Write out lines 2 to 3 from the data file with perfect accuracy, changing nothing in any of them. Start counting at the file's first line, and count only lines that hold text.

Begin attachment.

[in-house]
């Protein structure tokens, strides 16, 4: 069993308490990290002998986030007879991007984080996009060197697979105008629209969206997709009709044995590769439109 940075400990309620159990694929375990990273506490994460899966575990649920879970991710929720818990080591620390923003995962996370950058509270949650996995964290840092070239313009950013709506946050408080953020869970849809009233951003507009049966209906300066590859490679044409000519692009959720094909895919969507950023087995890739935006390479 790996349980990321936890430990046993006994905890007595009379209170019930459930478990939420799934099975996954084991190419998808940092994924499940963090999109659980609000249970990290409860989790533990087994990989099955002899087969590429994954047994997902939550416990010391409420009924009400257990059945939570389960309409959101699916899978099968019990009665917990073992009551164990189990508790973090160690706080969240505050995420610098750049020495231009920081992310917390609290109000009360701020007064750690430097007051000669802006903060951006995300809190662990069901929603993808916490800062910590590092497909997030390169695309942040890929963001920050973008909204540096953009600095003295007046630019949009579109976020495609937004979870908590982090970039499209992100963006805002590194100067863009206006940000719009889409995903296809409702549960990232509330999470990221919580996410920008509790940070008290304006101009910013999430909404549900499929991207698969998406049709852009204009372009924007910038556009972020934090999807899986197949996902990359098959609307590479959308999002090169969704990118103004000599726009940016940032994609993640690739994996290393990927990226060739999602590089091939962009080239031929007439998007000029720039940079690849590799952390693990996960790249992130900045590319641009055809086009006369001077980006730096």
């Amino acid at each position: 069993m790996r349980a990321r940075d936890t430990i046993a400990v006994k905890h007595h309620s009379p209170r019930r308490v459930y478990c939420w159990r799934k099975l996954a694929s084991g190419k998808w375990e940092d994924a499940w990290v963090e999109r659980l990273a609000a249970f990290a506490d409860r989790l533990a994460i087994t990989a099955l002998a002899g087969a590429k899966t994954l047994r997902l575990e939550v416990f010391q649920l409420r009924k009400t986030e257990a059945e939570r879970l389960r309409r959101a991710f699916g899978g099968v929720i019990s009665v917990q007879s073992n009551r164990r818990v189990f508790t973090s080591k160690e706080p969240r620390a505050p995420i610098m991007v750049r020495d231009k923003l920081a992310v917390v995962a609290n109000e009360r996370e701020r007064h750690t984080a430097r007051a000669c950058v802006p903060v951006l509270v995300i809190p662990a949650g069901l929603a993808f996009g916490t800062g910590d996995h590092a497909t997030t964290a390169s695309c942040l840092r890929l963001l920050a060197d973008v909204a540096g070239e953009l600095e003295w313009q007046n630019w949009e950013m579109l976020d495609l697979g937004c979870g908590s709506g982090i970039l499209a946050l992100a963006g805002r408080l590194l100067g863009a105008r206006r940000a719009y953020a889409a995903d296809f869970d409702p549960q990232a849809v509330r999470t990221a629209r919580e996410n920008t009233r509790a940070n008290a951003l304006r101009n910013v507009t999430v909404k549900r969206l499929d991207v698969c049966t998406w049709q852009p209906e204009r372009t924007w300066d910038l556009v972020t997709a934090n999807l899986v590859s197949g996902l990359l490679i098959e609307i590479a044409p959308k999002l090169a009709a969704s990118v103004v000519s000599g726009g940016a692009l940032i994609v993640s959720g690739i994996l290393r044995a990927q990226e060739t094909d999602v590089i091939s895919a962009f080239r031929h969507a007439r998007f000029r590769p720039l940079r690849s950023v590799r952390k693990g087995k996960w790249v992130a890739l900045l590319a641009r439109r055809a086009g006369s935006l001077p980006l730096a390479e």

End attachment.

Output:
């Protein structure tokens, strides 16, 4: 069993308490990290002998986030007879991007984080996009060197697979105008629209969206997709009709044995590769439109 940075400990309620159990694929375990990273506490994460899966575990649920879970991710929720818990080591620390923003995962996370950058509270949650996995964290840092070239313009950013709506946050408080953020869970849809009233951003507009049966209906300066590859490679044409000519692009959720094909895919969507950023087995890739935006390479 790996349980990321936890430990046993006994905890007595009379209170019930459930478990939420799934099975996954084991190419998808940092994924499940963090999109659980609000249970990290409860989790533990087994990989099955002899087969590429994954047994997902939550416990010391409420009924009400257990059945939570389960309409959101699916899978099968019990009665917990073992009551164990189990508790973090160690706080969240505050995420610098750049020495231009920081992310917390609290109000009360701020007064750690430097007051000669802006903060951006995300809190662990069901929603993808916490800062910590590092497909997030390169695309942040890929963001920050973008909204540096953009600095003295007046630019949009579109976020495609937004979870908590982090970039499209992100963006805002590194100067863009206006940000719009889409995903296809409702549960990232509330999470990221919580996410920008509790940070008290304006101009910013999430909404549900499929991207698969998406049709852009204009372009924007910038556009972020934090999807899986197949996902990359098959609307590479959308999002090169969704990118103004000599726009940016940032994609993640690739994996290393990927990226060739999602590089091939962009080239031929007439998007000029720039940079690849590799952390693990996960790249992130900045590319641009055809086009006369001077980006730096």
């Amino acid at each position: 069993m790996r349980a990321r940075d936890t430990i046993a400990v006994k905890h007595h309620s009379p209170r019930r308490v459930y478990c939420w159990r799934k099975l996954a694929s084991g190419k998808w375990e940092d994924a499940w990290v963090e999109r659980l990273a609000a249970f990290a506490d409860r989790l533990a994460i087994t990989a099955l002998a002899g087969a590429k899966t994954l047994r997902l575990e939550v416990f010391q649920l409420r009924k009400t986030e257990a059945e939570r879970l389960r309409r959101a991710f699916g899978g099968v929720i019990s009665v917990q007879s073992n009551r164990r818990v189990f508790t973090s080591k160690e706080p969240r620390a505050p995420i610098m991007v750049r020495d231009k923003l920081a992310v917390v995962a609290n109000e009360r996370e701020r007064h750690t984080a430097r007051a000669c950058v802006p903060v951006l509270v995300i809190p662990a949650g069901l929603a993808f996009g916490t800062g910590d996995h590092a497909t997030t964290a390169s695309c942040l840092r890929l963001l920050a060197d973008v909204a540096g070239e953009l600095e003295w313009q007046n630019w949009e950013m579109l976020d495609l697979g937004c979870g908590s709506g982090i970039l499209a946050l992100a963006g805002r408080l590194l100067g863009a105008r206006r940000a719009y953020a889409a995903d296809f869970d409702p549960q990232a849809v509330r999470t990221a629209r919580e996410n920008t009233r509790a940070n008290a951003l304006r101009n910013v507009t999430v909404k549900r969206l499929d991207v698969c049966t998406w049709q852009p209906e204009r372009t924007w300066d910038l556009v972020t997709a934090n999807l899986v590859s197949g996902l990359l490679i098959e609307i590479a044409p959308k999002l090169a009709a969704s990118v103004v000519s000599g726009g940016a692009l940032i994609v993640s959720g690739i994996l290393r044995a990927q990226e060739t094909d999602v590089i091939s895919a962009f080239r031929h969507a007439r998007f000029r590769p720039l940079r690849s950023v590799r952390k693990g087995k996960w790249v992130a890739l900045l590319a641009r439109r055809a086009g006369s935006l001077p980006l730096a390479e």